Court ruling keeps Montana lawmaker Zooey Zephyr out of House

Rep. Zooey Zephyr, the transgender Montana lawmaker who was silenced after telling Republicans they would have blood on their hands for opposing gender-affirming health care for kids, cannot return to the statehouse House floor and participate in debate, a judge ruled Tuesday.

The ruling came after attorneys for the state of Montana asked the judge to reject Zephyr’s attempt to return. She was silenced two weeks ago then banished last week for admonishing Republican lawmakers and encouraging a raucous statehouse protest.

District Court Judge Mike Menahan said it was outside his authority to overrule the Legislature and return Zephyr to the House floor.

RELATED: Transgender Montana lawmaker silenced but not silent, vows to fight on

Such a move "would require this court to interfere with legislative authority in a manner that exceeds this court’s authority," Menahan wrote in his five-page ruling.

Zephyr told The Associated Press that the decision was "entirely wrong."

"It’s a really sad day for the country when the majority party can silence representation from the minority party whenever they take issue," Zephyr said.

Lawyers working under Attorney General Austin Knudsen cautioned that any intervention by the courts on Zephyr’s behalf would be a blatant violation of the separation of powers. They wrote in a court filing that the Montana House of Representatives retains "exclusive constitutional authority" to discipline its own members.

Knudsen, a Republican, issued a statement through a spokesperson saying the lawsuit was an attempt by outside groups to interfere with Montana’s lawmaking process.

RELATED: Montana GOP bars transgender lawmaker from 2023 session

"Today’s decision is a win for the rule of law and the separation of powers enshrined in our Constitution," he said.

An attorney for Zephyr, Alex Rate, said an appeal was being considered. But the 2023 legislative session is nearing its end, so a ruling in coming days would be of little immediate consequence.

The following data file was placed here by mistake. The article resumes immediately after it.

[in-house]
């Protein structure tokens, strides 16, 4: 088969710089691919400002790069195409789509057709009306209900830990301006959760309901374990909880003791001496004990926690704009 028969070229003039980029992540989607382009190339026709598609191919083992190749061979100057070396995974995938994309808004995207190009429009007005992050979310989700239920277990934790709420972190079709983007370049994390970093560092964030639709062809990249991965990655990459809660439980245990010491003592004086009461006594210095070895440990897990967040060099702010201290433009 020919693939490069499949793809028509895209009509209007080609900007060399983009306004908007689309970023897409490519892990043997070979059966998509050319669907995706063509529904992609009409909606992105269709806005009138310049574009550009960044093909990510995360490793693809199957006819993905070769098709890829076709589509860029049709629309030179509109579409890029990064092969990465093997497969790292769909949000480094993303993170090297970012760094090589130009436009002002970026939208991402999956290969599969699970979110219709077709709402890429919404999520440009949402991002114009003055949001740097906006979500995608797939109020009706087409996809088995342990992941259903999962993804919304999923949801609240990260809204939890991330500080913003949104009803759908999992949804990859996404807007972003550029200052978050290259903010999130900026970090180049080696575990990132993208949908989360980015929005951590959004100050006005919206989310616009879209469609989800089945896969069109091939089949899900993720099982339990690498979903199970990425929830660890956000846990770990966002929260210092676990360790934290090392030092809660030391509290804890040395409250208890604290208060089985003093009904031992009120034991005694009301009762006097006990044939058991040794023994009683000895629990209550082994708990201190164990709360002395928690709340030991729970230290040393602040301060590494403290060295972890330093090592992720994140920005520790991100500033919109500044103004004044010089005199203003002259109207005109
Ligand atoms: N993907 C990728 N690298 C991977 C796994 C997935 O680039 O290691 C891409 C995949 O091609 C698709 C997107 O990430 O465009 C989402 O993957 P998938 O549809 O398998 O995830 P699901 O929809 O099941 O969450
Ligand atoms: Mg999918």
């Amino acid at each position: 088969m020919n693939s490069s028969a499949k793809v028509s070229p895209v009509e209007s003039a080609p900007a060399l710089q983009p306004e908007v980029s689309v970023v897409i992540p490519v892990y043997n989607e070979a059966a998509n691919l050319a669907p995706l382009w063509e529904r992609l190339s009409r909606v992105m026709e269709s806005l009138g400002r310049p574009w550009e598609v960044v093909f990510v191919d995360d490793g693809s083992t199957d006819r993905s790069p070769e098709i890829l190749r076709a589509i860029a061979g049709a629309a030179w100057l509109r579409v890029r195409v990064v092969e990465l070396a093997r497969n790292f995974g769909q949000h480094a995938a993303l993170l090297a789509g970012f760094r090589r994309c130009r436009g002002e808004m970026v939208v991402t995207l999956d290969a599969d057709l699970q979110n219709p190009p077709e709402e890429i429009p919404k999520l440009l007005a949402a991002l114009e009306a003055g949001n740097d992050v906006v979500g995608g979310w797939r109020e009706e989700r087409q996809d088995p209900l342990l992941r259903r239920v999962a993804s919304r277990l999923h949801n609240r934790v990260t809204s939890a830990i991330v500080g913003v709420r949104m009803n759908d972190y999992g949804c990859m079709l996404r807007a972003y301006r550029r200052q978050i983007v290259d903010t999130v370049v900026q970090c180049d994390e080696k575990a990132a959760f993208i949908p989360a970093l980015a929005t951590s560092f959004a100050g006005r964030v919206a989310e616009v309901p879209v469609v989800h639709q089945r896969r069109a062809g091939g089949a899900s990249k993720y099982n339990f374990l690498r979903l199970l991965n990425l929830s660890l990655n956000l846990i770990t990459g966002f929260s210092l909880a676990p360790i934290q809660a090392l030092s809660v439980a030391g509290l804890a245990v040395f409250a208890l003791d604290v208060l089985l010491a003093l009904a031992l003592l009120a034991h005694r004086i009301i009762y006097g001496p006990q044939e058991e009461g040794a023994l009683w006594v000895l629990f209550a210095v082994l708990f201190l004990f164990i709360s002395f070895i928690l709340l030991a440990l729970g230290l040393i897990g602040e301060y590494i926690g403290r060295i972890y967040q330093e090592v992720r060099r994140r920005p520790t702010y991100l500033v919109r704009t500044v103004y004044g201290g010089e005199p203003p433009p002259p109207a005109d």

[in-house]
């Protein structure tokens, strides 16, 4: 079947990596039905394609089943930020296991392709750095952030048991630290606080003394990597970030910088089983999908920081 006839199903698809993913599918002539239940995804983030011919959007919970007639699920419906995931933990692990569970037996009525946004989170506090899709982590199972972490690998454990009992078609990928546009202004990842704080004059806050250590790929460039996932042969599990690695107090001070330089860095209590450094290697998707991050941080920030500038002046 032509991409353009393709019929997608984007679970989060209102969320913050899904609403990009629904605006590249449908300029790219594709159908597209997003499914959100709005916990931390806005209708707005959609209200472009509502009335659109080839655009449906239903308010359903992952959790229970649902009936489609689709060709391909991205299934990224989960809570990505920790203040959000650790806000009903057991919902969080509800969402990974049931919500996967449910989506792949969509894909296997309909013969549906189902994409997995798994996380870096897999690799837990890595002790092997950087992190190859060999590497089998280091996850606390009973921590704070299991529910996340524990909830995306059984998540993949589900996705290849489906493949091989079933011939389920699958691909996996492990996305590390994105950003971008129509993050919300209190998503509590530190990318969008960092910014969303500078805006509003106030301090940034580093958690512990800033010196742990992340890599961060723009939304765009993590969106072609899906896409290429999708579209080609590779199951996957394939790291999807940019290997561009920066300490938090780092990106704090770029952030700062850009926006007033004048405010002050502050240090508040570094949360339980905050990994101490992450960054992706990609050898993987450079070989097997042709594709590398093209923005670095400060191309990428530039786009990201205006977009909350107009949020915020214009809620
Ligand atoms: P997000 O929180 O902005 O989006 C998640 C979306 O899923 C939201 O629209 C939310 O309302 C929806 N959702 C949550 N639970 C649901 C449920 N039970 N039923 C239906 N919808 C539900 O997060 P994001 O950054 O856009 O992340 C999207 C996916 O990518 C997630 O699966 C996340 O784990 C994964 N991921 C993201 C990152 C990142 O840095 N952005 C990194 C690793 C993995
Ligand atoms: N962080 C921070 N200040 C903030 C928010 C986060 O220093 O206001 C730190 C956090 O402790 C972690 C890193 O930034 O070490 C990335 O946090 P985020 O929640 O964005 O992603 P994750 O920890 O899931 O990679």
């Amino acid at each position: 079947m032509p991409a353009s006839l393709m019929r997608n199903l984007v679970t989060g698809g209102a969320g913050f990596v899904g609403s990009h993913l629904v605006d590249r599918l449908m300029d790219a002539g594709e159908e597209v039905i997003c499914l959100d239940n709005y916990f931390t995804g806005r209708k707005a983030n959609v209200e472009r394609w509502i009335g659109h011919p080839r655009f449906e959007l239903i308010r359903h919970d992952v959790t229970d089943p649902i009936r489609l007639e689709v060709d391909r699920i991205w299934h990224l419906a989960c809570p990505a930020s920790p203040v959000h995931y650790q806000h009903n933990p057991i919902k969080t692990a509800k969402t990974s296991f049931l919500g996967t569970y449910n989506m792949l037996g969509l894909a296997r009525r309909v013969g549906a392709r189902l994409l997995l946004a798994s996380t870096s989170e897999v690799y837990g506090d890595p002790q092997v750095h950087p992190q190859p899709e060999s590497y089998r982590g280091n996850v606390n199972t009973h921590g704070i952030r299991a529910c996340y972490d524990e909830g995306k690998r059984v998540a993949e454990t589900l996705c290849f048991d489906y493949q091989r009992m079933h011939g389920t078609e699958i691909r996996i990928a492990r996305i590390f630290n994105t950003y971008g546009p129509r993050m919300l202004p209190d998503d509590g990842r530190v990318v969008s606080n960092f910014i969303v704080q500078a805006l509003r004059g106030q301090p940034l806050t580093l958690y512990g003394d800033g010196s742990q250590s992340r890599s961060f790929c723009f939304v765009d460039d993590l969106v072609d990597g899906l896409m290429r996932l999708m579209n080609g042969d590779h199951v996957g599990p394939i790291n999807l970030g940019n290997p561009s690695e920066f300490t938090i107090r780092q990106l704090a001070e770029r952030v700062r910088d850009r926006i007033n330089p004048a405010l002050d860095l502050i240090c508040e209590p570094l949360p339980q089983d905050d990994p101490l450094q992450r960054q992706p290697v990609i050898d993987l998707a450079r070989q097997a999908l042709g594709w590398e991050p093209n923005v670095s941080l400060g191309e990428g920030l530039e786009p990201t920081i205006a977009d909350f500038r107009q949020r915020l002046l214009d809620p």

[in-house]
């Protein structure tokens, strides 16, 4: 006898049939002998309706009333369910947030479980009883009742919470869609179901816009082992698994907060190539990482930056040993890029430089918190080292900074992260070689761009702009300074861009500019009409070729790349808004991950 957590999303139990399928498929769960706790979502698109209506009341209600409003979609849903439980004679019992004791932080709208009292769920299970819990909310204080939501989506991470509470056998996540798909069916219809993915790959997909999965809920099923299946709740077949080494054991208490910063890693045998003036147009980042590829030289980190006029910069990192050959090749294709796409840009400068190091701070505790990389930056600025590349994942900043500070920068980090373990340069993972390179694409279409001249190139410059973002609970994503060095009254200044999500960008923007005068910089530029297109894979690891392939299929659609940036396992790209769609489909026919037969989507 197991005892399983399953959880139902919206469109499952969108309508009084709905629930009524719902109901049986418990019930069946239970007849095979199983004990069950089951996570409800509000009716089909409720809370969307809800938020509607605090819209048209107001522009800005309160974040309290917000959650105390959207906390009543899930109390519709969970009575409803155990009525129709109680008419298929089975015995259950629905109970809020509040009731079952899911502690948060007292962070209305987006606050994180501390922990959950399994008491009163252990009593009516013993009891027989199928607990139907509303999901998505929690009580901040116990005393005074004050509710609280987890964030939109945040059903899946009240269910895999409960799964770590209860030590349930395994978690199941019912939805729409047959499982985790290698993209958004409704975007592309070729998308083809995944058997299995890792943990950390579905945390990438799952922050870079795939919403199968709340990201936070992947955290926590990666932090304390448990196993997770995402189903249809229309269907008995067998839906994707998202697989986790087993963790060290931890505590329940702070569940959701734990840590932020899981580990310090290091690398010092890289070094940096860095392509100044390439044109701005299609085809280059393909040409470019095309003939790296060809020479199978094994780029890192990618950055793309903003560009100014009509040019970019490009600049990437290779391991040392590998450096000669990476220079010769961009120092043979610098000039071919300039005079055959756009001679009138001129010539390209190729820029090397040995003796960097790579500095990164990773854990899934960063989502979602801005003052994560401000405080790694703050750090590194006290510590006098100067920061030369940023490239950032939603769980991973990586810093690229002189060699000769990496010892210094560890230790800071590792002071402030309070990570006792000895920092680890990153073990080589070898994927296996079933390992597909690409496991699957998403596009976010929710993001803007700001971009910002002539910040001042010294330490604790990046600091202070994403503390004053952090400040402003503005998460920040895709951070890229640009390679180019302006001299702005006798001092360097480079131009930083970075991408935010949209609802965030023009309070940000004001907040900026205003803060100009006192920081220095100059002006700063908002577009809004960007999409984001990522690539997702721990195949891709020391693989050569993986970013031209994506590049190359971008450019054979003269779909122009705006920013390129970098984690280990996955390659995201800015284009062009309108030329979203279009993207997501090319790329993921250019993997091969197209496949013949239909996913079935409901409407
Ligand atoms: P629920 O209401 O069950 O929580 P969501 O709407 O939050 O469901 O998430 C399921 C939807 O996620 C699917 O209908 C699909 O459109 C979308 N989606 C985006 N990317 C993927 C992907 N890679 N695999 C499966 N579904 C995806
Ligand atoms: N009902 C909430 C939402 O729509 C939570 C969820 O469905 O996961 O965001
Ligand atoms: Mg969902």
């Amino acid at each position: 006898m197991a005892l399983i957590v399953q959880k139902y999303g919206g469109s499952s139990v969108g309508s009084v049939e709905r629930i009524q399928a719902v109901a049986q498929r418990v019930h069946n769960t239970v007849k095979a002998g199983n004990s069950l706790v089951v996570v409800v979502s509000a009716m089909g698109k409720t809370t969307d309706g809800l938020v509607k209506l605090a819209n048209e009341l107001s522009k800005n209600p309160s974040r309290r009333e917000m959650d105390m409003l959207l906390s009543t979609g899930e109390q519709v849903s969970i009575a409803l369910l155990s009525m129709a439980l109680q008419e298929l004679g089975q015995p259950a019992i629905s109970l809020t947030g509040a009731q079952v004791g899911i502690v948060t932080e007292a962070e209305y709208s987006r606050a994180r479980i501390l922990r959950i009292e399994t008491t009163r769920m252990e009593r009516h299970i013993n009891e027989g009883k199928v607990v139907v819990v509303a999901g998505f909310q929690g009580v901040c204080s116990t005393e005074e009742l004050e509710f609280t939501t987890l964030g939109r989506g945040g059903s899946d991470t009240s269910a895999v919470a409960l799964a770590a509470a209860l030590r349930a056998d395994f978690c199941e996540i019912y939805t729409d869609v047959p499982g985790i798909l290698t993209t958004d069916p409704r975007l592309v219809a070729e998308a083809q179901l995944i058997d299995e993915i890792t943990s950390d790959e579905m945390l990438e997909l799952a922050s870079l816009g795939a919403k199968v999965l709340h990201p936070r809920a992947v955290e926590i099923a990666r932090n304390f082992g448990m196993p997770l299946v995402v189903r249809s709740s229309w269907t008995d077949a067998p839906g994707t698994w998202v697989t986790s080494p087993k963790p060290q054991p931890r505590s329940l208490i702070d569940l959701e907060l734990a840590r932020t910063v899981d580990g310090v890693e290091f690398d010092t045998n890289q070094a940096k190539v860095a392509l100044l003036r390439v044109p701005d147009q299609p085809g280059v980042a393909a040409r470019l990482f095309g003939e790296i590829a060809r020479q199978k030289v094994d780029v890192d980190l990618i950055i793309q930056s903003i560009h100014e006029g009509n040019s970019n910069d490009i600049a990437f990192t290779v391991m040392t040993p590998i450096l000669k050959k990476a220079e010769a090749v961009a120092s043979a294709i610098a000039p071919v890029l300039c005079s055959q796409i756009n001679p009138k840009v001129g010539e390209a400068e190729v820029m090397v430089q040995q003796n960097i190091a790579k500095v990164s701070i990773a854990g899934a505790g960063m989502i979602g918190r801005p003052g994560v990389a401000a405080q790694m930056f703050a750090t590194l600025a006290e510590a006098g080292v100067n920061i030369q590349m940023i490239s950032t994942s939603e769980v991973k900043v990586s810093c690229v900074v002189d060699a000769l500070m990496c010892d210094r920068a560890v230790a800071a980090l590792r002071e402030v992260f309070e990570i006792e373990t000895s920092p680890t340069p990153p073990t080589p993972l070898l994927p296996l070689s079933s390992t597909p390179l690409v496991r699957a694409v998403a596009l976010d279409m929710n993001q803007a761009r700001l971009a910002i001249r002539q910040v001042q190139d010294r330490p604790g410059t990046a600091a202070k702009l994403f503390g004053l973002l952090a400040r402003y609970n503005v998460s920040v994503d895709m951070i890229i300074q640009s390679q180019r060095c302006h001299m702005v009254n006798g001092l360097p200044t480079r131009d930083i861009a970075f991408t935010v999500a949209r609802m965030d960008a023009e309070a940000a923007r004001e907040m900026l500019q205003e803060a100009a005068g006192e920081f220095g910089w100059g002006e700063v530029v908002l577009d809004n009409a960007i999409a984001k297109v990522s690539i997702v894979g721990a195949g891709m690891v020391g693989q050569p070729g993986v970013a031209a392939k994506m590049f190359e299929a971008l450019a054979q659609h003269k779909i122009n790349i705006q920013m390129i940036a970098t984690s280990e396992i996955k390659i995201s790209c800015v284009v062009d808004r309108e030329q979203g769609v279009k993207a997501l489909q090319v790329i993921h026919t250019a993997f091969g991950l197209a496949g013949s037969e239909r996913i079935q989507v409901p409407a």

Zephyr and several of her Missoula constituents on Monday filed court papers seeking an emergency order allowing her to return to the House floor for the final days of the 2023 legislative session.

Zephyr and fellow Democrats have denounced her exclusion from floor debates as an assault on free speech that’s intended to silence her criticism of new restrictions on gender-affirming care for minors.

But lawyers for the state said the censure of Zephyr by her Republican colleagues was "for good cause" following the April 24 demonstration by her supporters.

"One legislator cannot be allowed to halt the ability of the other 99 to engage in civil, orderly, debate concerning issues affecting Montana," the state’s lawyers wrote.

GOP leaders under pressure from hard-line conservatives initially silenced Zephyr from participating in floor debates and demanded she apologize almost two weeks ago, after she said those who supported a ban on gender-affirming care for youths would have "blood" on their hands.

On April 24, Zephyr raised a microphone in defiance on the House floor as protesters in the gallery demanded she be allowed to speak and refused orders to leave. Seven people were arrested on trespassing charges and two days later lawmakers voted along party lines to oust Zephyr from the floor and gallery for the remainder of the session.

She’s since been working from a bench in a hallway and, when that’s been occupied, at a statehouse snack bar.

The actions taken against Zephyr have propelled her into political prominence and made her part of broader conversations about the muffling of dissent in statehouses. But in Montana, Republicans hope to capitalize on her high profile by painting Democrats as a party of extremists headed into the next election.

The lawsuit seeking to reverse her punishment was filed by attorneys working for the Montana ACLU. It named House Speaker Matt Regier and Sergeant-at-Arms Brad Murfitt as defendants.